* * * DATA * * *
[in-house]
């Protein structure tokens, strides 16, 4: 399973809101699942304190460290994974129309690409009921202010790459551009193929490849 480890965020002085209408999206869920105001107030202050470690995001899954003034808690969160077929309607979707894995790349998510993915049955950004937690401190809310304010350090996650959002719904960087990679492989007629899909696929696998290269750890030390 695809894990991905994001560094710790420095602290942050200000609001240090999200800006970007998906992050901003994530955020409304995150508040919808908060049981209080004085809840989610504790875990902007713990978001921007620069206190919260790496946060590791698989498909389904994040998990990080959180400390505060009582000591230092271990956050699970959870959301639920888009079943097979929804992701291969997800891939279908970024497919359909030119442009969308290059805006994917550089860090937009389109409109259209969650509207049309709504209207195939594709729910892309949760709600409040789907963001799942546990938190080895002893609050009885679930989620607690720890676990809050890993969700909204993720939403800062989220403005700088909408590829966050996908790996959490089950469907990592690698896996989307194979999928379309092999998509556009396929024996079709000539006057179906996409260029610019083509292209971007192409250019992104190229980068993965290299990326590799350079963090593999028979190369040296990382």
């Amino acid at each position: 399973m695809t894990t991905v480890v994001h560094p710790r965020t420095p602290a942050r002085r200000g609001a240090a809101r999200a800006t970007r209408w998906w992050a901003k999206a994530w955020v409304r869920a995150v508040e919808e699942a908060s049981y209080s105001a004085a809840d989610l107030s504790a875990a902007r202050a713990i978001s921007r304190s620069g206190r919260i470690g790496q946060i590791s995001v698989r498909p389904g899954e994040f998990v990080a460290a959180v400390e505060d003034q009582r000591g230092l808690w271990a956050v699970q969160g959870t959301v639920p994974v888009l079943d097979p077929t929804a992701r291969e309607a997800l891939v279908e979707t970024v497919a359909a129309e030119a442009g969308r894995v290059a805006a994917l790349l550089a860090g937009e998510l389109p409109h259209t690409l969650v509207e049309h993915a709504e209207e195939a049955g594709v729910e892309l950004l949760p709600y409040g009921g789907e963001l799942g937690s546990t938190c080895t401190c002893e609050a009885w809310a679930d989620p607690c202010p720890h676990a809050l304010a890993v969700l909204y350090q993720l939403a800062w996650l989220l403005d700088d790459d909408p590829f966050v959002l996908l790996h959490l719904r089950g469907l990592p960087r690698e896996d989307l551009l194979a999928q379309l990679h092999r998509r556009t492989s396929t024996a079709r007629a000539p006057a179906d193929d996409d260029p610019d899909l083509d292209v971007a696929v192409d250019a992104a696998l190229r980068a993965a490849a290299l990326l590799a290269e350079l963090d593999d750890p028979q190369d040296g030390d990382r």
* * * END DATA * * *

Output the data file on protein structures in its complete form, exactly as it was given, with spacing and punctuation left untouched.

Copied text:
[in-house]
């Protein structure tokens, strides 16, 4: 399973809101699942304190460290994974129309690409009921202010790459551009193929490849 480890965020002085209408999206869920105001107030202050470690995001899954003034808690969160077929309607979707894995790349998510993915049955950004937690401190809310304010350090996650959002719904960087990679492989007629899909696929696998290269750890030390 695809894990991905994001560094710790420095602290942050200000609001240090999200800006970007998906992050901003994530955020409304995150508040919808908060049981209080004085809840989610504790875990902007713990978001921007620069206190919260790496946060590791698989498909389904994040998990990080959180400390505060009582000591230092271990956050699970959870959301639920888009079943097979929804992701291969997800891939279908970024497919359909030119442009969308290059805006994917550089860090937009389109409109259209969650509207049309709504209207195939594709729910892309949760709600409040789907963001799942546990938190080895002893609050009885679930989620607690720890676990809050890993969700909204993720939403800062989220403005700088909408590829966050996908790996959490089950469907990592690698896996989307194979999928379309092999998509556009396929024996079709000539006057179906996409260029610019083509292209971007192409250019992104190229980068993965290299990326590799350079963090593999028979190369040296990382």
């Amino acid at each position: 399973m695809t894990t991905v480890v994001h560094p710790r965020t420095p602290a942050r002085r200000g609001a240090a809101r999200a800006t970007r209408w998906w992050a901003k999206a994530w955020v409304r869920a995150v508040e919808e699942a908060s049981y209080s105001a004085a809840d989610l107030s504790a875990a902007r202050a713990i978001s921007r304190s620069g206190r919260i470690g790496q946060i590791s995001v698989r498909p389904g899954e994040f998990v990080a460290a959180v400390e505060d003034q009582r000591g230092l808690w271990a956050v699970q969160g959870t959301v639920p994974v888009l079943d097979p077929t929804a992701r291969e309607a997800l891939v279908e979707t970024v497919a359909a129309e030119a442009g969308r894995v290059a805006a994917l790349l550089a860090g937009e998510l389109p409109h259209t690409l969650v509207e049309h993915a709504e209207e195939a049955g594709v729910e892309l950004l949760p709600y409040g009921g789907e963001l799942g937690s546990t938190c080895t401190c002893e609050a009885w809310a679930d989620p607690c202010p720890h676990a809050l304010a890993v969700l909204y350090q993720l939403a800062w996650l989220l403005d700088d790459d909408p590829f966050v959002l996908l790996h959490l719904r089950g469907l990592p960087r690698e896996d989307l551009l194979a999928q379309l990679h092999r998509r556009t492989s396929t024996a079709r007629a000539p006057a179906d193929d996409d260029p610019d899909l083509d292209v971007a696929v192409d250019a992104a696998l190229r980068a993965a490849a290299l990326l590799a290269e350079l963090d593999d750890p028979q190369d040296g030390d990382r």